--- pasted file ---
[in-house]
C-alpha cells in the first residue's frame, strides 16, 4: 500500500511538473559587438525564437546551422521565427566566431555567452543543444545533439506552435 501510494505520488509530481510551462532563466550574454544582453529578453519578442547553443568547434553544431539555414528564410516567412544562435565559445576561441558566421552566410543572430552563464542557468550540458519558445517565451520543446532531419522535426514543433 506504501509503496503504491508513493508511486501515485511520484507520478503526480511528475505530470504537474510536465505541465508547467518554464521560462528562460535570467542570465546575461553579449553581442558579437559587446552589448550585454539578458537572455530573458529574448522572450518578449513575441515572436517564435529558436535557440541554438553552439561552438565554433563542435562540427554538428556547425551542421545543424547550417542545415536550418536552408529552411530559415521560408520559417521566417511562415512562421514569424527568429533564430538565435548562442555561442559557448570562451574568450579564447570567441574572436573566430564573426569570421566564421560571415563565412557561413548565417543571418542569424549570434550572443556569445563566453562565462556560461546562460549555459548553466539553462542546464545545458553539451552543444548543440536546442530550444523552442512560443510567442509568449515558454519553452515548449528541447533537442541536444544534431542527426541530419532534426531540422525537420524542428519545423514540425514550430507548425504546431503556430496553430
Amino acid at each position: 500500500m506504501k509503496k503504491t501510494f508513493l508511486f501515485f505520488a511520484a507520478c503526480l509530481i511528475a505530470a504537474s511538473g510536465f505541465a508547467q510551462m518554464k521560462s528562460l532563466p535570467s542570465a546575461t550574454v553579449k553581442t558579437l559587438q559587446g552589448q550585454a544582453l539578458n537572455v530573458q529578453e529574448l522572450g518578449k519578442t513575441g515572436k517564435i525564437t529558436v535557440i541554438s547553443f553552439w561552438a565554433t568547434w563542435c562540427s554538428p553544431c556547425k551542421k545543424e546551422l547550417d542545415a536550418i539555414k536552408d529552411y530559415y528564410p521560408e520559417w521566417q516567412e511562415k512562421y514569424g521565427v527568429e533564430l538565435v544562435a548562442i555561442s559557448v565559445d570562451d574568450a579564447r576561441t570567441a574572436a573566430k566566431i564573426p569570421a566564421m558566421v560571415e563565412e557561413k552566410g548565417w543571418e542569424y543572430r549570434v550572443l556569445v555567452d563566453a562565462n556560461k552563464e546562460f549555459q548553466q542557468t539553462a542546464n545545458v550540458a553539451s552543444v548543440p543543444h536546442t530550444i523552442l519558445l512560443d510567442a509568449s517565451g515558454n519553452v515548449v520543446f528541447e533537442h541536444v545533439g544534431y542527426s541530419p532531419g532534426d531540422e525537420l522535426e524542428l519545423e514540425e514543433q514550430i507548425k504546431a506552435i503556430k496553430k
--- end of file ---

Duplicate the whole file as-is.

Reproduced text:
[in-house]
C-alpha cells in the first residue's frame, strides 16, 4: 500500500511538473559587438525564437546551422521565427566566431555567452543543444545533439506552435 501510494505520488509530481510551462532563466550574454544582453529578453519578442547553443568547434553544431539555414528564410516567412544562435565559445576561441558566421552566410543572430552563464542557468550540458519558445517565451520543446532531419522535426514543433 506504501509503496503504491508513493508511486501515485511520484507520478503526480511528475505530470504537474510536465505541465508547467518554464521560462528562460535570467542570465546575461553579449553581442558579437559587446552589448550585454539578458537572455530573458529574448522572450518578449513575441515572436517564435529558436535557440541554438553552439561552438565554433563542435562540427554538428556547425551542421545543424547550417542545415536550418536552408529552411530559415521560408520559417521566417511562415512562421514569424527568429533564430538565435548562442555561442559557448570562451574568450579564447570567441574572436573566430564573426569570421566564421560571415563565412557561413548565417543571418542569424549570434550572443556569445563566453562565462556560461546562460549555459548553466539553462542546464545545458553539451552543444548543440536546442530550444523552442512560443510567442509568449515558454519553452515548449528541447533537442541536444544534431542527426541530419532534426531540422525537420524542428519545423514540425514550430507548425504546431503556430496553430
Amino acid at each position: 500500500m506504501k509503496k503504491t501510494f508513493l508511486f501515485f505520488a511520484a507520478c503526480l509530481i511528475a505530470a504537474s511538473g510536465f505541465a508547467q510551462m518554464k521560462s528562460l532563466p535570467s542570465a546575461t550574454v553579449k553581442t558579437l559587438q559587446g552589448q550585454a544582453l539578458n537572455v530573458q529578453e529574448l522572450g518578449k519578442t513575441g515572436k517564435i525564437t529558436v535557440i541554438s547553443f553552439w561552438a565554433t568547434w563542435c562540427s554538428p553544431c556547425k551542421k545543424e546551422l547550417d542545415a536550418i539555414k536552408d529552411y530559415y528564410p521560408e520559417w521566417q516567412e511562415k512562421y514569424g521565427v527568429e533564430l538565435v544562435a548562442i555561442s559557448v565559445d570562451d574568450a579564447r576561441t570567441a574572436a573566430k566566431i564573426p569570421a566564421m558566421v560571415e563565412e557561413k552566410g548565417w543571418e542569424y543572430r549570434v550572443l556569445v555567452d563566453a562565462n556560461k552563464e546562460f549555459q548553466q542557468t539553462a542546464n545545458v550540458a553539451s552543444v548543440p543543444h536546442t530550444i523552442l519558445l512560443d510567442a509568449s517565451g515558454n519553452v515548449v520543446f528541447e533537442h541536444v545533439g544534431y542527426s541530419p532531419g532534426d531540422e525537420l522535426e524542428l519545423e514540425e514543433q514550430i507548425k504546431a506552435i503556430k496553430k